Sunday, August 26, 2007

Prime Minister Abe's Magical Democracy Tour

The Japan Observer (here, here and here) and The Asahi Shimbun (here) have taken Prime Minister Abe Shinzō to task for flitting about Southeast and South Asia, proposing the establishment of a closer union of democracies. As the Observer notes, the "Arc of Democracies" is essentially no longer operative : nobody believes G. W. Bush and the U.S. of A. capable of imposing its will and way of life around the world. The "spreading of democracy" moment--brief as it was--has come and gone, leaving Iraq, Lebanon and Gaza smashed and smoldering, the Saudis and Pakistan under dictatorial rule, Russian democracy being ground up beneath the slow imposition of a KGB state and every single one of the rulers of the "outposts of tyranny" still in charge of his battered homeland.

Furthermore China has discarded the oafish street thug behavior it flaunted under Jiang Zemin, making it so much harder to instill a "we democrats, we've got to hang together" vibe:

Abe received no applause in the Indian parliament when he referred to a stronger partnership between Japan and India as "an association in which we share fundamental values such as freedom, democracy and the respect for basic human rights as well as strategic interests."

He also failed to get a reaction when describing his vision of establishing a "broader Asia" or an "arc of freedom and prosperity" throughout the Pacific and the Indian Ocean that would eventually incorporate the United States and Australia...

From: "Abe's stale diplomacy won breathing space, not momentum"
Source: Kyodo News
Printed in The Japan Times, August 26, 2007.
So why did Abe go hat in hand to the Indonesian, Indian and Malaysian governments, asking for them to be his values-based friends?

Bureaucratic inertia, to be sure--the policy had been decided many, many months ago, it was just too bad the prime minister's ability to project authority evaporated away in the meanwhile.

More important, however, is the interlock the Prime Minister sees between the concept of Japan being part of a family of democracies and a determination to revise or eliminate Article 9.

The Japanese public is still too nervous about a straight up repudiation of the principle of giving up war for all eternity. A lot of good times have been had behind the shield of Article 9 and the U.S. -Japan Security Arrangements. If one were ask members of the public, "Should Japan get back into the war game?" most everyone would answer "No!"

For their part, U.S. government officials and U.S. politicians, though they have made a great many noises about Japan "pulling its weight" or "putting boots on the ground" over the years, would not want Japan to repudiate the Peace Constitution for reasons of pure, national self-interest--the primary one being the establishment of an independent Japanese deterrent military capability JUST IN CASE there is a perception of a deterioration in the reliability of U.S. security guarantees.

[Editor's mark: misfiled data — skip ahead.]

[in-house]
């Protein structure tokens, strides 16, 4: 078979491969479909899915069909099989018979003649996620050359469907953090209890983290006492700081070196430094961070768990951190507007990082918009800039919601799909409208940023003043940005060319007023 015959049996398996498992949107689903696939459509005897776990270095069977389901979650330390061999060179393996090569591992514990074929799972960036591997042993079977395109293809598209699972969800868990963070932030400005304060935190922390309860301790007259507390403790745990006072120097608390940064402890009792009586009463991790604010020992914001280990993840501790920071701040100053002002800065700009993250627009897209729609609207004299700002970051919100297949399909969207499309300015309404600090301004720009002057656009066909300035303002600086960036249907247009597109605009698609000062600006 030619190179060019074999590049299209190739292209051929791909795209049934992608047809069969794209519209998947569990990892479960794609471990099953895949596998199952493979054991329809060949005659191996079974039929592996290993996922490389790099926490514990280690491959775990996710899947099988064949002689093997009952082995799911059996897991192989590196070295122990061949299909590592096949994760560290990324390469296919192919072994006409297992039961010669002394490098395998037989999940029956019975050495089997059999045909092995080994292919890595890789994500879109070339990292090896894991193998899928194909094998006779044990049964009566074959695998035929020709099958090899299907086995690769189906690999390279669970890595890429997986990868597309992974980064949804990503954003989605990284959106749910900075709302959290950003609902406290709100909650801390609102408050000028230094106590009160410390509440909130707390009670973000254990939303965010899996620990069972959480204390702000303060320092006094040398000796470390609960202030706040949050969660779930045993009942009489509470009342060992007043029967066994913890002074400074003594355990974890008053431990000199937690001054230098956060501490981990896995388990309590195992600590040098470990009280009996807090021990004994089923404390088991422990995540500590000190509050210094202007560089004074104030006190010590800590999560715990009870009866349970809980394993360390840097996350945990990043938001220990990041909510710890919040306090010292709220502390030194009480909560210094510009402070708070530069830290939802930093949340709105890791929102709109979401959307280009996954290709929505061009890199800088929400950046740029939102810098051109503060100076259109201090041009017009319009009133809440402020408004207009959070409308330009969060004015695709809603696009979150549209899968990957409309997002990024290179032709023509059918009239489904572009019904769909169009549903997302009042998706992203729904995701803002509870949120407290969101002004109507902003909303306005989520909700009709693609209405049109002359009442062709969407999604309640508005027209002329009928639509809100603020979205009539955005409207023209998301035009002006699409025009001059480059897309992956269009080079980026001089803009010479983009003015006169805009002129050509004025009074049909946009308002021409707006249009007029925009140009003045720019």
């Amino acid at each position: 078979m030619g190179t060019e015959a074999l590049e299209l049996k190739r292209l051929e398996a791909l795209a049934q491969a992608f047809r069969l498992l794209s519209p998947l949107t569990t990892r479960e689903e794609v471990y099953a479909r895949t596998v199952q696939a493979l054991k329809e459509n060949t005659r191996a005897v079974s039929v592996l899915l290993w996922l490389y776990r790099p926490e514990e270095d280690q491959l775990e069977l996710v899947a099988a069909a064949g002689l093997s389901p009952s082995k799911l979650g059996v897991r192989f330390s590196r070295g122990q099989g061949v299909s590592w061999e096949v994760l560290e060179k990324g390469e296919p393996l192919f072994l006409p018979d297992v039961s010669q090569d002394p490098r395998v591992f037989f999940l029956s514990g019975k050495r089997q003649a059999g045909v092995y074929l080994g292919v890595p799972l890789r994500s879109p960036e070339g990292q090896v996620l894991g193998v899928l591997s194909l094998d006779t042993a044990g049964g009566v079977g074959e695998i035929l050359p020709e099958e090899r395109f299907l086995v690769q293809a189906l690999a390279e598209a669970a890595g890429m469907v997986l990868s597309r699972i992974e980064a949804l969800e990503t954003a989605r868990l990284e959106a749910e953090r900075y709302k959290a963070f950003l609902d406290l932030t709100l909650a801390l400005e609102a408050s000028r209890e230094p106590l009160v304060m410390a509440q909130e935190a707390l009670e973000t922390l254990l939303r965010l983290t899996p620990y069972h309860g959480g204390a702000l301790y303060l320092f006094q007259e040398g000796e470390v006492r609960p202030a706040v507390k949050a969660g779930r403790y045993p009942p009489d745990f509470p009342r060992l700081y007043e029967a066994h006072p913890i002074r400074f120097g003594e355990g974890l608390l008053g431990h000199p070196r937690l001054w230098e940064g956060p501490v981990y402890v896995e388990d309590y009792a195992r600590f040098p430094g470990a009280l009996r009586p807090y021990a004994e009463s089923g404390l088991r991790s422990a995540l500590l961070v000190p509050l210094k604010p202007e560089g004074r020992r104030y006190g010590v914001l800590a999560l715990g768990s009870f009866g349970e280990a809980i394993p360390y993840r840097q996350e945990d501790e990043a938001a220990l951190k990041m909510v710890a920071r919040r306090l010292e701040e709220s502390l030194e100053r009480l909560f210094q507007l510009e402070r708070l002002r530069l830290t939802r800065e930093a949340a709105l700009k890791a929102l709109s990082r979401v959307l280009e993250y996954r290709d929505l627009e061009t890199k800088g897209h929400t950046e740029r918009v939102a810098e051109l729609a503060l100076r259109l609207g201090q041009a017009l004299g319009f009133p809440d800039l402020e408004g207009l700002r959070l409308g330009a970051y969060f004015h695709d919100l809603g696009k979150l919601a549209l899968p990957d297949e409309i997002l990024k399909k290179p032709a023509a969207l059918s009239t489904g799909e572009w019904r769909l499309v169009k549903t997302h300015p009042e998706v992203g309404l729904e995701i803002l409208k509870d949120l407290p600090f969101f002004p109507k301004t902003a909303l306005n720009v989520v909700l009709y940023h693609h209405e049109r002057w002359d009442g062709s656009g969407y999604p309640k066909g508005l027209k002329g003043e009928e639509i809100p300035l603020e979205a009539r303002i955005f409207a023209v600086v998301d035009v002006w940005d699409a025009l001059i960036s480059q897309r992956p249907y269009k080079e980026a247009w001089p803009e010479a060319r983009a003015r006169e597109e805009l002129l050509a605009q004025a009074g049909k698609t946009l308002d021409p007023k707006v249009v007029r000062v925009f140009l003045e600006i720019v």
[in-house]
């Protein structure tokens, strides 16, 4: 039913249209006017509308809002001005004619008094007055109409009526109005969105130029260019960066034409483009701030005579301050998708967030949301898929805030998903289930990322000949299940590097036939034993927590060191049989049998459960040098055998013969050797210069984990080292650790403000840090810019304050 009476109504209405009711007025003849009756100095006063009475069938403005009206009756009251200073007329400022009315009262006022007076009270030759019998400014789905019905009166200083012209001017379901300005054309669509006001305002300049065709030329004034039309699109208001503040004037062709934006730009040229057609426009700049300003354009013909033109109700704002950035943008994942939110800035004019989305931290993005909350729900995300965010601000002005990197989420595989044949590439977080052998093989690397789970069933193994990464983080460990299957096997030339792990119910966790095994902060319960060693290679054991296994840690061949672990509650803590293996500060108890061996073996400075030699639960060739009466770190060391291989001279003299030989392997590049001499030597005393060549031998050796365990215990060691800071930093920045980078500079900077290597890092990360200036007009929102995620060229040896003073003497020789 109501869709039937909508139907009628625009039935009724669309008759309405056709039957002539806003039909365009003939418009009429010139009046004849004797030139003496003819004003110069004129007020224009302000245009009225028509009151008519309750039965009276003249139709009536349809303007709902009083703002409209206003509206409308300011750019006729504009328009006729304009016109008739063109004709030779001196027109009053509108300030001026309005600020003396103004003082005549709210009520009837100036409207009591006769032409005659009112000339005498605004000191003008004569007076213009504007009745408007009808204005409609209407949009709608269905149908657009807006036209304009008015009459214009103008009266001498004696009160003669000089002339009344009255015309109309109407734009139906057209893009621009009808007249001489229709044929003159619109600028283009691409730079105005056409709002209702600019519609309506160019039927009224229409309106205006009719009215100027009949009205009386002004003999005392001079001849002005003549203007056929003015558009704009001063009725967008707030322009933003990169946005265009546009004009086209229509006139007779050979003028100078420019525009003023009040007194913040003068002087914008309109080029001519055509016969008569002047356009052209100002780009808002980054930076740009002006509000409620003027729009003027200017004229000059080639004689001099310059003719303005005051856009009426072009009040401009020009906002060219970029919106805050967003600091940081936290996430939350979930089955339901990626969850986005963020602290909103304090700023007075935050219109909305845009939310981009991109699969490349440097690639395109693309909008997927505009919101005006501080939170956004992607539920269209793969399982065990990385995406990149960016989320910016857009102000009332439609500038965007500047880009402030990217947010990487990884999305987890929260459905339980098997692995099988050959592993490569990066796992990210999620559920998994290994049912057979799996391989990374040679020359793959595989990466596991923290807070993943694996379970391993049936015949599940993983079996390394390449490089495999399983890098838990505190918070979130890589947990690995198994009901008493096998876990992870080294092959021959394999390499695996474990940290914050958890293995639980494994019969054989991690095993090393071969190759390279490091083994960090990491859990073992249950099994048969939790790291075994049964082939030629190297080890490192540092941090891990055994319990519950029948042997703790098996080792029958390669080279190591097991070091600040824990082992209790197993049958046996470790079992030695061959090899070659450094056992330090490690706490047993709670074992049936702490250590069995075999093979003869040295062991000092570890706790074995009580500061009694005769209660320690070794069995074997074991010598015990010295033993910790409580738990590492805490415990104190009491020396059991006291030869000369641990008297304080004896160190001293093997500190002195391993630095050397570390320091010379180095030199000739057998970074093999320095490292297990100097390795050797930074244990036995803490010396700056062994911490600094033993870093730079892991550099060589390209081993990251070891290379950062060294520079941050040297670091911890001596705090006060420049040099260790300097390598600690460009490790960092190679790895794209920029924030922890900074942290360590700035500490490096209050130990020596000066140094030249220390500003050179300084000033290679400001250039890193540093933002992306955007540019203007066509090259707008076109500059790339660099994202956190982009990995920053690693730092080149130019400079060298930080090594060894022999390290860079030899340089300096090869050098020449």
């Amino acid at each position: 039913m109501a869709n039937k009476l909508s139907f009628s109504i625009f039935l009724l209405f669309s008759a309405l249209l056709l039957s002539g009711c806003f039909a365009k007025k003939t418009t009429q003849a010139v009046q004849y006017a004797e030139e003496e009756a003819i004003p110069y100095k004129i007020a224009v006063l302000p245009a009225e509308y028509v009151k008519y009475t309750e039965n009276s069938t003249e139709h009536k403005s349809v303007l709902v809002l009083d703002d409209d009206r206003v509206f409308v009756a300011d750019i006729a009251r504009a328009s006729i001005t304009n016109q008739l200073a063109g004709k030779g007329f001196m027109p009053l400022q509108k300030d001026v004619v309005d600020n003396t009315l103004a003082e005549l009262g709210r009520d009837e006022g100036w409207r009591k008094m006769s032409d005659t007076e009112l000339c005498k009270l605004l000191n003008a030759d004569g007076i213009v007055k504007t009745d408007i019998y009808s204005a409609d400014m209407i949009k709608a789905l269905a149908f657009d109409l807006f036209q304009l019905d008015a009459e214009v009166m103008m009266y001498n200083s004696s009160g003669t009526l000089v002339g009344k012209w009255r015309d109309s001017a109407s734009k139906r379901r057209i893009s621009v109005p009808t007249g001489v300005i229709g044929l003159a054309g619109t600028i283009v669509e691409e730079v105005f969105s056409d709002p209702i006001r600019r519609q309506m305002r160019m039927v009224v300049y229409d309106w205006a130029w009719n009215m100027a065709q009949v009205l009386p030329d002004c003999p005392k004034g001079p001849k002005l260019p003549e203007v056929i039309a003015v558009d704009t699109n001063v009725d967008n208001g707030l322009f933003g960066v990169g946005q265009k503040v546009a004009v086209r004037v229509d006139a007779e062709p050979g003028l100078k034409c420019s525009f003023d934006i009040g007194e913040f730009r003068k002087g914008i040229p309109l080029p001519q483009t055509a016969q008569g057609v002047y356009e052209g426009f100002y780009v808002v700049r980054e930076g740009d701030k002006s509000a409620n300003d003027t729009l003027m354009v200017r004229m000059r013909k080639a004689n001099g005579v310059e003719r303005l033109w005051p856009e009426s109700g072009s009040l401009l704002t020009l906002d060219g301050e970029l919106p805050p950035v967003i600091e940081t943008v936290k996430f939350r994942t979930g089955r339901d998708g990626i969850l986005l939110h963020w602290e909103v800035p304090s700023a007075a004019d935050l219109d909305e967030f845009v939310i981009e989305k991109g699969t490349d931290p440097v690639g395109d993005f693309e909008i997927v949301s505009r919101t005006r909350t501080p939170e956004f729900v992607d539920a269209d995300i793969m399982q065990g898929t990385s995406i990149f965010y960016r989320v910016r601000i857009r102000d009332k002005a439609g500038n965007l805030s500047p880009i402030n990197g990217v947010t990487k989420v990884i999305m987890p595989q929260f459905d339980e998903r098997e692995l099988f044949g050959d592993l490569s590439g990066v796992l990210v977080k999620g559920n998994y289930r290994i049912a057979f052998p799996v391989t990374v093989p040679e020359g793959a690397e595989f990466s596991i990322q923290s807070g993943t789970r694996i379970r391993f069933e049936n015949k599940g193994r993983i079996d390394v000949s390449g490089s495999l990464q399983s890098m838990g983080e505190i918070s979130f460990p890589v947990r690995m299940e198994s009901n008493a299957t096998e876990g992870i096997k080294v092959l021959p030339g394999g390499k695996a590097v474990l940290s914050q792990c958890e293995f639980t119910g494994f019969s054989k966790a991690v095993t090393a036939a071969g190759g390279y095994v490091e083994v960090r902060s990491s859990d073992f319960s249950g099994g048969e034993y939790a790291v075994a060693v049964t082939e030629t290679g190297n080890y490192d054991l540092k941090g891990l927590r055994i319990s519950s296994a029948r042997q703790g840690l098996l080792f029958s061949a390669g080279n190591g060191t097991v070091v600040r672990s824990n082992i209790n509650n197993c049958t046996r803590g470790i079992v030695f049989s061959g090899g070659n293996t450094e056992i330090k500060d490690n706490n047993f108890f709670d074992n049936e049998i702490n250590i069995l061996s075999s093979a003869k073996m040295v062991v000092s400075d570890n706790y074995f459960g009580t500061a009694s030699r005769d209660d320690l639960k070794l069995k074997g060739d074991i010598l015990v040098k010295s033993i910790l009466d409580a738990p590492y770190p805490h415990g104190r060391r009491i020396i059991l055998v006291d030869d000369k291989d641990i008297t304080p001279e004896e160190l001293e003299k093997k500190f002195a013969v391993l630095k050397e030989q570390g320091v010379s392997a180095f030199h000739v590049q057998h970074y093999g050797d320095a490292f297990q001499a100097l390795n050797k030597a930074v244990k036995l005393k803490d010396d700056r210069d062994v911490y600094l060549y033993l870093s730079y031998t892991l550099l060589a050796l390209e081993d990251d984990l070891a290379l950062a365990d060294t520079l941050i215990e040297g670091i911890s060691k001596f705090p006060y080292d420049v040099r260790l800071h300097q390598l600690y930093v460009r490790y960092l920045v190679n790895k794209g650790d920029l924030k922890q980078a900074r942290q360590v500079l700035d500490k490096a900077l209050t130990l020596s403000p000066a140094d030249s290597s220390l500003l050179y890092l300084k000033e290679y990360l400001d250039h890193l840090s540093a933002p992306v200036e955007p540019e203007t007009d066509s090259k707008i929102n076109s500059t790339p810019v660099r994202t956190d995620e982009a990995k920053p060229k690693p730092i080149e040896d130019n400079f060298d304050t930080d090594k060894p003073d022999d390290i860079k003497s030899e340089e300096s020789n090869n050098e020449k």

Japan's self interest = bad, for you that are keeping score.

Abe's understanding--and if he were a real leader, he would probably not be far wrong--is that Japan needs to be a visible part of a recognizable family of democracies before it can step out into the world as a military power. Becoming one of a league of champions of democracy gives a moral savor to what is in truth selfish hedging behavior on Japan's part.

With no two-thirds majority in the House of Councillors and lacking all political and personal skills necessary to cobble one together, Abe Shinzō will not be the PM who will preside over a revision of the Constitution.

However, due to his personal and familial identification with constitutional revision--and despite his loss of stature in July--Abe Shinzō has not abandoned hope of leading such a revision. He would scarcely have a reason to stay on as Prime Minister otherwise.

Hence his embarrassing flogging of the dead horse of democracy promotion. For Abe, it is the moral imperative permitting, even forgiving constitutional revision. Without an "arc of Asian democracies" as a cover, Abe would have to defend a revision on naked national interest grounds--a thought that sends his heart sinking into his shoes.

He would have to face the fact that the jig is up.

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